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dayone

Indents in Mouse

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LOL, feeling yer pain , if it does come to cinema Im sure it won't be retrofitted to R18 so will be a while before I get too use it. I will investigate the other sud divs tho on an upcoming project.

 

Deck

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OK, here's what we could have weighted in the final model...

 

The problem: In the reference, the end of the button split is totally straight and sharp. In order to achieve that with control loops I would have to added 2 additional loops (4 including the symmetry), both of which risk disrupting my curvature in both directions (!), even to the extent to which it has been already established by subdividing it to L1. So my initial solution ? Leave it rounded ! It's a minisule detail you just can't see from a distance - and nobody is going to complain about that if they look at my pictures, because it's too small to see.

 

But doing my best to aim for perfection, we should really nail that exactly as it is in real life, and this is where edge weighting can leap to the rescue...

 

Here is what we currently have with no weighting at all - a nicely pleasing and well supported, but actually incorrect rounded end to that split.

 

1022941096_Noweights.thumb.jpg.8e87ab3a948987e927739bbfe3de6c4f.jpg

 

Ignore my edge selection there, that is irrelevant ! :)

 

Now, let's look at the underlying topology of that and change it so the end is more straight, like so...

 

1108082040_Weightthese.thumb.jpg.9cdbbd037b987d9efcf92804ae3b50ad.jpg

 

If we activate SDS now, we will still get the rounding, even though it looks straight without it, because that sharpness is unsupported.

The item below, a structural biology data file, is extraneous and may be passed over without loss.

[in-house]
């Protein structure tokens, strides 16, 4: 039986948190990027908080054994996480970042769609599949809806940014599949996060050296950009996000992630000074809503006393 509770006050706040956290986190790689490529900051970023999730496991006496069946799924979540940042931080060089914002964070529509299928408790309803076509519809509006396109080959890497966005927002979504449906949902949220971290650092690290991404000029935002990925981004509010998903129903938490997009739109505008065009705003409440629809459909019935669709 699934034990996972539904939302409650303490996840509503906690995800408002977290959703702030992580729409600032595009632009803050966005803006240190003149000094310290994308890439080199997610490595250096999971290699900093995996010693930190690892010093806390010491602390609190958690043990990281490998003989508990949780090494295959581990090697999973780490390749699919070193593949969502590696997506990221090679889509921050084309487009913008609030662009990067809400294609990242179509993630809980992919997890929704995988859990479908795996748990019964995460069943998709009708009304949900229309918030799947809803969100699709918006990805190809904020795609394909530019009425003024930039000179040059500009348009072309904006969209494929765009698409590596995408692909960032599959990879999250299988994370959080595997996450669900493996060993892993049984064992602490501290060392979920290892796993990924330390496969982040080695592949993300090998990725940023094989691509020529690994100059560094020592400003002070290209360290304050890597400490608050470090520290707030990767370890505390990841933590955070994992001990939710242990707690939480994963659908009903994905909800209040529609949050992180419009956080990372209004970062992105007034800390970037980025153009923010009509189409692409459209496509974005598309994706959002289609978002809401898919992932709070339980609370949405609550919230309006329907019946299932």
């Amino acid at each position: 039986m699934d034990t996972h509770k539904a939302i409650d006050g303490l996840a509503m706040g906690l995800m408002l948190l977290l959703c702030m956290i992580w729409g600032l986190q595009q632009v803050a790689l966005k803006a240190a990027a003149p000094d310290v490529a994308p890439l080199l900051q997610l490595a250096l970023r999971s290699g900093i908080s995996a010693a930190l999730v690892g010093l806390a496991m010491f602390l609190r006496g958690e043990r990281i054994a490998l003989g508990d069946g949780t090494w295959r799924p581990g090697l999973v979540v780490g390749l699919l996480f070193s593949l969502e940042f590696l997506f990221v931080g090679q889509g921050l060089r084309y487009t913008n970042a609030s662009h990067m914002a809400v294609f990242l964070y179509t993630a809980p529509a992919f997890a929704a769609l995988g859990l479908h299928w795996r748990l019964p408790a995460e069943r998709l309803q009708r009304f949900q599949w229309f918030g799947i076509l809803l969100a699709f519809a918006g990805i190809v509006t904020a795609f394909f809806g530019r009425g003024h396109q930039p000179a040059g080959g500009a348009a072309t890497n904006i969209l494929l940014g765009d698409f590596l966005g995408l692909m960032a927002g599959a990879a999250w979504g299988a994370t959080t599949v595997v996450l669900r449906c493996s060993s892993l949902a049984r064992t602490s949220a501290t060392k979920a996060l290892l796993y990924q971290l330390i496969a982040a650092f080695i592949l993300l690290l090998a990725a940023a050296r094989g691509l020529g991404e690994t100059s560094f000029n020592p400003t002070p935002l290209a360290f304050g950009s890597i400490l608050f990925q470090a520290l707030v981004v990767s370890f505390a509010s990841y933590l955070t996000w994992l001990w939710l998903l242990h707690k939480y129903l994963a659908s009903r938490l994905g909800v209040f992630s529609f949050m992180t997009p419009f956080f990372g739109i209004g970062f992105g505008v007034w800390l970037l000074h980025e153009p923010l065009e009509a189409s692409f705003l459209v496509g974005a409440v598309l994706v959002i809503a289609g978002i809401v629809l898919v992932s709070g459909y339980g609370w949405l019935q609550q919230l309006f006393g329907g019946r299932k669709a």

However, If we SDS weight these edges to 100% we can sharpen the hell out of that without having to add any more control loops...

(note we already have some, so adding weighting now is actually a hybrid method !) In fact the presence of existing proximal control edges is what is going to make all the difference as to quite how 'Pro' our final weighted surfaces look ! It is rare that you can subsist on weighting alone.

 

Here is our L4 subdivided result using Cinema's Catmull Clark SDS algorithm, so not even OSD this time ! Here it makes no difference but on lower res geometry it becomes apparent that the OSD catmull Clark is actually slightly different in its rounding characteristics, and about 30% superior if we're really being honest :)

 

Top Tip: whenever using edge or point weighting, use one more level of subdivision than normal. Look how sharp it is ! Almost like there was no SDS there ! But of course we can tell it is there from the curves in the surrounding lines.

 

2045487905_CatmullL4.thumb.jpg.b342c5d852389f939315cf6c9d3b949c.jpg

 

and there is zero perceivable effect on the mesh / curvature, as we can see in this more distant shot...

THAT is what the makes the choice to use it here a valid one. If it caused ANY pinching or other surface artefacts that would be the reason to kick it to the kerb and do it properly with traditional control loops.

 

76460858_Nodisturbanceintheforce.thumb.jpg.0cfe410bcf44418479e65c7398548c93.jpg